Wednesday, 26 June 2013

Self Publishing Report Part Two

As promised, part two of my report on the CBC self publishing event on 18th June 2013.

Gareth Howard - CEO of Authoright was a confident and engaging speaker. Originally a lawyer he wrote his first book and had it rejected despite good writing because the publishers thought it wasn't marketable enough.
Gareth disagreed and decided to self publish. This was in 2004 before ebooks existed but with the marketing campaign he ran his book became a bestseller and he was then signed by LAW agency.

He set up his own P.R company offering marketing services for authors and he works with self published and traditional authors.They also offer consultancy services for agents and publishers to help them adjust to the changes.

 Gareth was very positive about self publishing and believes that authors are now mobilising and becoming extremely savvy about the business. He said that lines were breaking down and this was leading to the democratisation of publishing.

He followed up with the idea that self publishing is becoming quicker and easier and the benefits of marketing that used to be offered by traditional publishers are no longer available for all authors. This is why many authors with publishing contracts are paying for their own marketing campaign.

He believes that debut authors need to think of their book as a start up business and that S/P authors are savvier than their counterparts in trad publishing. Gareth also thinks that  eventually the S/P system will work as an incubator for traditional publishing with authors proving the market is there for a book before being signed.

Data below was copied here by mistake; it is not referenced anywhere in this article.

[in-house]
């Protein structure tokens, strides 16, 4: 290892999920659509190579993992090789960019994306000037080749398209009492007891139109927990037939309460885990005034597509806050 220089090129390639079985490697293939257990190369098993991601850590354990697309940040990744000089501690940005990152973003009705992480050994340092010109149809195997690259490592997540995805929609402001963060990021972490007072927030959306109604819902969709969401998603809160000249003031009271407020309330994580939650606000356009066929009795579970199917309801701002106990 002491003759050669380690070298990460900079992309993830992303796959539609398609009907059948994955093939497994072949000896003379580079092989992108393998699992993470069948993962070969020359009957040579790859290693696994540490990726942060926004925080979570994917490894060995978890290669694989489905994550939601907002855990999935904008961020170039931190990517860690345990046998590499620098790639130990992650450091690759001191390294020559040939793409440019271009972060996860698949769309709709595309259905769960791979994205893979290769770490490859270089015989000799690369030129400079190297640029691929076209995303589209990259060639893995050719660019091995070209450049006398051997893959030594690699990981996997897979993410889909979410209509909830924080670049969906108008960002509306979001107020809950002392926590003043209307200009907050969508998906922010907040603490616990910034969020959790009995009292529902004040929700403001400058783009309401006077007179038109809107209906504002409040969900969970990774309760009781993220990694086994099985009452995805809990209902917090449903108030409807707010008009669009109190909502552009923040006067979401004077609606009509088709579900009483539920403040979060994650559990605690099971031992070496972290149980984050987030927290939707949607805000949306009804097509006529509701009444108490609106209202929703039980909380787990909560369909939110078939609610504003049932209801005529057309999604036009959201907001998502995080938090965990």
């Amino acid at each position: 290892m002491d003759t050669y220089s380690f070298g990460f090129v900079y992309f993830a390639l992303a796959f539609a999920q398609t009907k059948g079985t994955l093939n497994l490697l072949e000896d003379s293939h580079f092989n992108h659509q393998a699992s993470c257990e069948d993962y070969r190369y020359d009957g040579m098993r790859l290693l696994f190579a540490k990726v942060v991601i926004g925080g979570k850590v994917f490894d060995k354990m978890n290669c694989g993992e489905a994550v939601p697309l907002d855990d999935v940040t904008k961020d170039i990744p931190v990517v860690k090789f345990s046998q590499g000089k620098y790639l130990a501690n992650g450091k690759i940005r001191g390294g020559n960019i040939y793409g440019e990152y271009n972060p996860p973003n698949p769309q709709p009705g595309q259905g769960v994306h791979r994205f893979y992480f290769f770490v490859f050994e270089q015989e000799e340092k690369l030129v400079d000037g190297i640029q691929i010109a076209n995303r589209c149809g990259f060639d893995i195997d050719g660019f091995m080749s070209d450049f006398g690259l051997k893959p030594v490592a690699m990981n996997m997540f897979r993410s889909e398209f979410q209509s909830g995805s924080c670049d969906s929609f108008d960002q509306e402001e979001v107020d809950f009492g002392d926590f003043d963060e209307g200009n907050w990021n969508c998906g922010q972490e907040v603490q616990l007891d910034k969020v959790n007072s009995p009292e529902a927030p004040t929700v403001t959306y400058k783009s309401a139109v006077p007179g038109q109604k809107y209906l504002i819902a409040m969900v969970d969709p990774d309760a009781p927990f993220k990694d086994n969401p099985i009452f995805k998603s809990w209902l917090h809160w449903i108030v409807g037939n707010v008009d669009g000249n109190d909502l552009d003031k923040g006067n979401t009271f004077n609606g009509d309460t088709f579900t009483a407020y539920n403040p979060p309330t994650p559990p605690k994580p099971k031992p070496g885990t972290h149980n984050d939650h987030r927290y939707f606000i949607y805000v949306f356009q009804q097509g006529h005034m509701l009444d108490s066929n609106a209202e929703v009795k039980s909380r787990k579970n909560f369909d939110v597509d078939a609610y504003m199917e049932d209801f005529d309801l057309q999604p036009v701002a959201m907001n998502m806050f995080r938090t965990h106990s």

Authoright charge around £2000 for a marketing campaign and £400 for an original cover which he thought was excellent value.
He also warned authors to beware the sharks and do their research before using any company.

Two other company's that were recommended by Karen Inglis for authors were Silverwood Books and Matador

The final speaker was Emil Howard, the digital editor at Random House. He was also positive about self publishing, he thought it would provide more culture, more niches and more routes to publishing. However this huge explosion of books is still facing a finite number of readers.

He spoke a little about the role of trad publishers. The two pillars of a publishing company are -

1. Efficient purchasing services or getting stuff cheap! Paper, designs, even editors are all cheaper when bought in bulk.

2.Risk management - i.e the publisher takes all the risks and pays the author whether the book sells or not.

Emil said that it was interesting to see authors banding together to pay for services and to manage any risk. Also, by talking about putting quality stamps on S/P work, they were almost taking on the role of a publisher!

My favourite part of his talk was when he decided to take us back to the 19th century and related how expensive paper used to be because it was made from linen. This kept books out of the reach of most people, only the rich could afford them BUT when it was discovered that paper could be made from wood pulp it quite literally changed the world.

"Pulp" fiction was the result or "penny dreadfuls" as they were called over here and they made stories available to everyone. Much of it was trash but hidden away in there were diamonds, a little like the S/P market today.

Emil likened the disruption that occurred at this time to what is happening now - ebooks are changing the economy but he's not worried about the competition.

He thinks the changes will supply new literature, new niches and new genres and that's a good thing.